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Repossessed Homes for Sale in Palm Beach Still Surging

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By : John Cutts    99 or more times read
Repossessed homes for sale in Palm Beach, Florida are still surging as foreclosure filings continue to rise in the area, according to a real estate information provider.

In February this year, about 4,490 households in Palm Beach County received default notices and foreclosure deeds, marking a jump of 63 percent from the previous month and an increase of 68 percent from February 2009.

In nearby Martin County, foreclosure activity also stepped up, posting a 52-percent increase from January and a 13-percent jump from February 2009. In Saint Lucie County, foreclosure postings rose by 69 percent month-over-month and climbed up by 39 percent year-over-year.

Across Florida, foreclosure activity stepped up by 15 percent, while across the country, foreclosures slowed down by 2 percent.

Bill Davis, mortgage banker who heads Private Funding Specialists, said that the still rising unemployment rate and the still declining home values have been forcing homeowners into default and foreclosure.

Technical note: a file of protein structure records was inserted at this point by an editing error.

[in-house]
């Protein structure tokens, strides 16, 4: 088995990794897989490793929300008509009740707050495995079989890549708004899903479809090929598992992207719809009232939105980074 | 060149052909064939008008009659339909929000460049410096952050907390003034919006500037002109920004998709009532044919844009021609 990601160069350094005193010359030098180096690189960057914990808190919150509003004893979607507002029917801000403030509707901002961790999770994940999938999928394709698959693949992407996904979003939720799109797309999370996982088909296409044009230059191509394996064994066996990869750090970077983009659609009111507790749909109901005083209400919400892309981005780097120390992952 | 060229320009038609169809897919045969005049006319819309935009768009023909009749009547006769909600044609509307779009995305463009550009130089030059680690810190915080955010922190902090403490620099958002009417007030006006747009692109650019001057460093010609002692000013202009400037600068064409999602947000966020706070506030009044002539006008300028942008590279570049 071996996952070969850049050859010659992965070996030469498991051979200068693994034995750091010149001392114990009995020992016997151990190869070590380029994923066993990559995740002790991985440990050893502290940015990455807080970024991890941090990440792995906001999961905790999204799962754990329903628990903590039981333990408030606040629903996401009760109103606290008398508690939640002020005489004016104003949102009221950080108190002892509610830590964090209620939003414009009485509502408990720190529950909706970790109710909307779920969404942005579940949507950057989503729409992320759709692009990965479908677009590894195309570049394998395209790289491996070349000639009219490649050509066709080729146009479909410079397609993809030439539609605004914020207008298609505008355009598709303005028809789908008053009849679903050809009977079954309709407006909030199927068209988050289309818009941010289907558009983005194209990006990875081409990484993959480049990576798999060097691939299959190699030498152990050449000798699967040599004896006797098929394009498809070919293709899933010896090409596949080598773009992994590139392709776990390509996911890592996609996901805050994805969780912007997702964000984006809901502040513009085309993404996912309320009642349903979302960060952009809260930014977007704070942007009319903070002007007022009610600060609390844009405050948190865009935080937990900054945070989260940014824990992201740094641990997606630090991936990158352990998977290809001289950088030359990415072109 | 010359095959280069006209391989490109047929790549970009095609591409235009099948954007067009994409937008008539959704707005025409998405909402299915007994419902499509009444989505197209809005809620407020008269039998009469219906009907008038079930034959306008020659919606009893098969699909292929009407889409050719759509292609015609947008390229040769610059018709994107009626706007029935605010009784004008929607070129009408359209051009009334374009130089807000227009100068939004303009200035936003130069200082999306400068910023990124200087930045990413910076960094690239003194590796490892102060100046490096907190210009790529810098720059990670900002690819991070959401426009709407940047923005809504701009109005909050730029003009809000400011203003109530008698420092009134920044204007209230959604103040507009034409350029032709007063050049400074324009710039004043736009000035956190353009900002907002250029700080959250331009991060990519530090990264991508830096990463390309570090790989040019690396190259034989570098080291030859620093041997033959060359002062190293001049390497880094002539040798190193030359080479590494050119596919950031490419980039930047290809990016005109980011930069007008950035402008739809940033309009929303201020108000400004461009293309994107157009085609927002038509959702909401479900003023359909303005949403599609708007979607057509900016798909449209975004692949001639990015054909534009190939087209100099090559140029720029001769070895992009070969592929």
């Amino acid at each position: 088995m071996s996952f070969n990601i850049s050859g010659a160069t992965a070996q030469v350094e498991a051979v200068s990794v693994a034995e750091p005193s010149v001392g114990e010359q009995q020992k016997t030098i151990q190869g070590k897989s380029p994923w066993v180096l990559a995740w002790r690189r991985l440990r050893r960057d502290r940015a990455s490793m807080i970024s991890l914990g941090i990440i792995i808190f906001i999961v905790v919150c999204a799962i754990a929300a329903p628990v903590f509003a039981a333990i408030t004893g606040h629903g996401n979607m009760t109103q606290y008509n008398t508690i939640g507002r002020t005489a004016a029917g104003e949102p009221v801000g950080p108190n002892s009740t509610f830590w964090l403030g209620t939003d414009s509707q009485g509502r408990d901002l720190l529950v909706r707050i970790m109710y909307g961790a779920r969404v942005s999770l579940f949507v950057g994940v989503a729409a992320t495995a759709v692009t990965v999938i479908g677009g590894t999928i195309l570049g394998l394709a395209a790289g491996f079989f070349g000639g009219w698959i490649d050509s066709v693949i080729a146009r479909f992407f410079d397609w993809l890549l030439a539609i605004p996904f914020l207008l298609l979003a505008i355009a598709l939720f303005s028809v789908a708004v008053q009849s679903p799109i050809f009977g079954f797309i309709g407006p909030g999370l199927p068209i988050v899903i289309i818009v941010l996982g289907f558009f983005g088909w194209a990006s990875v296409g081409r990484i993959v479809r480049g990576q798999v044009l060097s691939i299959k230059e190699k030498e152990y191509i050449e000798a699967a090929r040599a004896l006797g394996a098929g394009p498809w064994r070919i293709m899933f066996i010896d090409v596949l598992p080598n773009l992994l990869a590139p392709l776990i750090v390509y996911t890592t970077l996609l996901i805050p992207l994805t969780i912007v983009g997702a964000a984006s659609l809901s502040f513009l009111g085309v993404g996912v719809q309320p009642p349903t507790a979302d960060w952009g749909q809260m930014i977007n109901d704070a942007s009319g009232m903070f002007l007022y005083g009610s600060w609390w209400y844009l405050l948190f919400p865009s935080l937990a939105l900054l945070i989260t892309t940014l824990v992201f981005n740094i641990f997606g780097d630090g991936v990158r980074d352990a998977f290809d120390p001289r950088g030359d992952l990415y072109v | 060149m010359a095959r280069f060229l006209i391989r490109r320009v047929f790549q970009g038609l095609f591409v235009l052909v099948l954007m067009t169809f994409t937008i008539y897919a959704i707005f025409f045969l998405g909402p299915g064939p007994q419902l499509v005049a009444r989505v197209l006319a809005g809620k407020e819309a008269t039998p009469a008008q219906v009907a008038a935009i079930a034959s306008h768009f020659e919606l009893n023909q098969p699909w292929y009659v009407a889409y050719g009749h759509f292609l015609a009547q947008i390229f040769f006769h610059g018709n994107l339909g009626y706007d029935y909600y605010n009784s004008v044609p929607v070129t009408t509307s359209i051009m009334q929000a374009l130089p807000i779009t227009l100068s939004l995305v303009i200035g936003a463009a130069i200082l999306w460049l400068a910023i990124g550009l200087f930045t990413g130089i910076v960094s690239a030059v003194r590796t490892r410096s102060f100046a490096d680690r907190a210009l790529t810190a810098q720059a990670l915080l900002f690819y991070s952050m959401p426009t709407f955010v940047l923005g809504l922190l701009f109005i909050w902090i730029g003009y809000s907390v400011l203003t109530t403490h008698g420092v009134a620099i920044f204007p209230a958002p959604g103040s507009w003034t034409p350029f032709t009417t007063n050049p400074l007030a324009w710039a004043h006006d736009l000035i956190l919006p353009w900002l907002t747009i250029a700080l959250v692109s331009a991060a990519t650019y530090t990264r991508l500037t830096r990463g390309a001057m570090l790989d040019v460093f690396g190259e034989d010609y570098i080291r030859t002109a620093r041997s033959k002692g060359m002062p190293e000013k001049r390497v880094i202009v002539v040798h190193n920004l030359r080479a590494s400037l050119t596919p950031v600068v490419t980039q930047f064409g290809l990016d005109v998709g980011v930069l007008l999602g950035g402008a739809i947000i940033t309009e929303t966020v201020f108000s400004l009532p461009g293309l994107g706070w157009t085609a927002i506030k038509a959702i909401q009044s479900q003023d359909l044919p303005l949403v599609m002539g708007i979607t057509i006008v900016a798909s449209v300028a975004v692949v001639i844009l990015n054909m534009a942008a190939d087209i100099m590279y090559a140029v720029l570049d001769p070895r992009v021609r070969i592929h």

After a time of holding on to their homes, homeowners got exhausted, and with their savings also wiped out, they gave up.

Davis contended that the surge in repossessed homes for sale was a result of one or a combination of three causes: more borrowers deliberately defaulted, lenders pursued and completed more foreclosures, or courts were able to move more of their foreclosure backlog.

For Myles Minns and other real estate investors, the increase in foreclosures also meant an increase in earning opportunities for them. Minns has been buying and reselling five properties a week, with some of them fixed and rented out.

In Florida, the judicial system for foreclosures is another factor for the unpredictable flow of foreclosures into the market. With all courts overwhelmed with foreclosure cases, many properties are in uncertain situations, holding up the foreclosure process and preventing these assets from getting sold and used.

When these properties are finally foreclosed upon, oftentimes they are released to the market at one time, driving prices further down. In Palm Beach County, prices of homes have plunged by 43 percent from peak levels in 2005.

In one report from another real estate firm, home prices in the metro area covered by Palm Beach, Miami and Fort Lauderdale were cut down by 14.9 percent, the highest among the areas surveyed.

The firm also reported that around 45 percent of all mortgages in Palm Beach County are underwater. With these figures, the number of repossessed homes for sale is expected to rise further and home prices are expected to fall down further.
John Cutts has been educated in the finer points of the foreclosure market over 5 years.

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